What could this mean for our own personal liberation? Led by a team of four fabulous teachers—Adele, a doula and midwife-in-training; Eliza and Jeremy, a pair of advanced embodiment teachers; and Joey, a rabbinical student at Hebrew College—we will turn to Jewish text, along with embodied practice, to name, discuss, and tune ourselves into the “sacred feminine” and “sacred masculine” energies we all hold. May freedom speedily follow!

Breath Lab, a center for Jewish embodiment, is a project of RUACH. RUACH nurtures creative, traditionally rooted Jewish practice, and is a member of Hebrew College’s planned new campus.


A Note on Inclusion

Participants will choose one aspect to focus on for the workshop, in either a Sacred Feminine or Sacred Masculine breakout room. Folks of all genders (cis, trans, queer and non-binary) are enthusiastically welcome, and will be invited to choose the space that speaks to them in the moment. The only way from gender constriction to gender liberation is together!


Our Teachers

Jeremy Falk empowers people through transformational breath and embodiment practices backed by 15 years of experience and over 1,000 hours of training in movement sciences, meditation, and positive psychology. He’s traveled the world studying wellness and has been honored for his accessible approach with Ambassadorships for Lululemon, Fitbit, and Yoga Journal. You can learn more at jeremyfalk.com and by connecting with @jeremyfalkyoga on Instagram.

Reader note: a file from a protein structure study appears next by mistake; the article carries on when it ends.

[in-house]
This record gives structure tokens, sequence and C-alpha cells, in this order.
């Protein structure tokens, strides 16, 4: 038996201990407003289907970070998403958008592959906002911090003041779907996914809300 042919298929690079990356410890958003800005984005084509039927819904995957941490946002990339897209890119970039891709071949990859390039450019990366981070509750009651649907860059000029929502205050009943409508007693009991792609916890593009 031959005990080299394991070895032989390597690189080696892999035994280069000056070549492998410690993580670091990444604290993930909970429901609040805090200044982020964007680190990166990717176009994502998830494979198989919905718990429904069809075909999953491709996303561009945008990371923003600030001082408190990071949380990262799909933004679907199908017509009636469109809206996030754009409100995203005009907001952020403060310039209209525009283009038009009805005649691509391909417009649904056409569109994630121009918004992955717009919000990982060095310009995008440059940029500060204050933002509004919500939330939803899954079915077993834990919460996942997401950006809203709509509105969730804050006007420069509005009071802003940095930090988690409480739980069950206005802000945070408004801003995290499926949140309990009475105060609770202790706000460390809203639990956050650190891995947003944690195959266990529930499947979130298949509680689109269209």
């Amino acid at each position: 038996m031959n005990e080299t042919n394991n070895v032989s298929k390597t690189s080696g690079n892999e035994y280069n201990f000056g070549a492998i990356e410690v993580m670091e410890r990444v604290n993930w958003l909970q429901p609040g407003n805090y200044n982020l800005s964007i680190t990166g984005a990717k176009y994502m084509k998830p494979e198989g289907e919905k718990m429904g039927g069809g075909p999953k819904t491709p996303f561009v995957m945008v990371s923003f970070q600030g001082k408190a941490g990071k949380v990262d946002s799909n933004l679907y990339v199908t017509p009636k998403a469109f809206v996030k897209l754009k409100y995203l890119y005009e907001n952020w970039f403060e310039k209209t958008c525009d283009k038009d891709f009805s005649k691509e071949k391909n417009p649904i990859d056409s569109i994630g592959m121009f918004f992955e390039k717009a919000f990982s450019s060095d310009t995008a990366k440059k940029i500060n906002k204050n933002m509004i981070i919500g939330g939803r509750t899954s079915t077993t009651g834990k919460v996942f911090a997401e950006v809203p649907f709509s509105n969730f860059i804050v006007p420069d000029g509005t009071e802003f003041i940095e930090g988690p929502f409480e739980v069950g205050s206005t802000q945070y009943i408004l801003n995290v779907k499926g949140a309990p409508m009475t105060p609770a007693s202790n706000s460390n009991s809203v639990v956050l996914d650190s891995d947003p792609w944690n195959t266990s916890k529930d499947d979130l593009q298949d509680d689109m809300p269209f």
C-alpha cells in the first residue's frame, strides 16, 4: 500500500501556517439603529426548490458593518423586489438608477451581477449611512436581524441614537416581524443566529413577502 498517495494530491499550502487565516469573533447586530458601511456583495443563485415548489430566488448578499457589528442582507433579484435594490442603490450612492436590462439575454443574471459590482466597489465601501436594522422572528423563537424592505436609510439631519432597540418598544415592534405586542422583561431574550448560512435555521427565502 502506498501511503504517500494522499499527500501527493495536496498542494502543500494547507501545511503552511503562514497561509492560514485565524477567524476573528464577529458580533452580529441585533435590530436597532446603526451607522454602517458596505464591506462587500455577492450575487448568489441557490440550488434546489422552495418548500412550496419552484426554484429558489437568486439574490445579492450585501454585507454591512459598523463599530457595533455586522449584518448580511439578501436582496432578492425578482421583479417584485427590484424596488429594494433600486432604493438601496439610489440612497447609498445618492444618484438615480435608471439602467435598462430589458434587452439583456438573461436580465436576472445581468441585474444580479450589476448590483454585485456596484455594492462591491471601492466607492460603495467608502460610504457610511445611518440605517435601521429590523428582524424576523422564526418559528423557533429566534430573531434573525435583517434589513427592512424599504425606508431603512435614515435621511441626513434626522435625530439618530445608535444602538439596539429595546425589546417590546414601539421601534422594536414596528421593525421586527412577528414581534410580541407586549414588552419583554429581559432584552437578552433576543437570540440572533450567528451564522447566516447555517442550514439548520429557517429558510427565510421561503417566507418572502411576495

joey-glickJoey Glick is a current rabbinical student at Hebrew College in Boston. Joey has helped to start and has been an eager participant in masculinities groups at Hebrew College and Vassar College.  A native of Pittsburgh PA, Joey is a big fan of the banjo and stew.

>> Read Joey’s blog post about this event

 

 

Adele Moss has been a professional doula since 2014. She is currently training as a homebirth midwife at Birthwise Midwifery School. In addition to birth work, Adele participates in the Community Hevra Kadisha of Greater Boston where she performs the ritual of preparing bodies for burial. She enjoys teaching traditional Jewish texts that explore our relationship to birthing and dying.

 

eliza-wildEliza Wild empowers Women to reclaim their radiance through radical self-expression and embodied ritual.  Through her in-depth studies in the Art of Feminine Expression, Somatic Embodiment, Bhakti Yoga and Psychology, Eliza’s mission is to create a world where all women feel safe, seen, and free to embody passion and pleasure. It is by connecting to our own inner radiance that we find belonging and feel our connection to ourselves, this earth, and each other. She believes that when women come together to be held in a safe space and feel the truth of their essence, they have the power to change the world.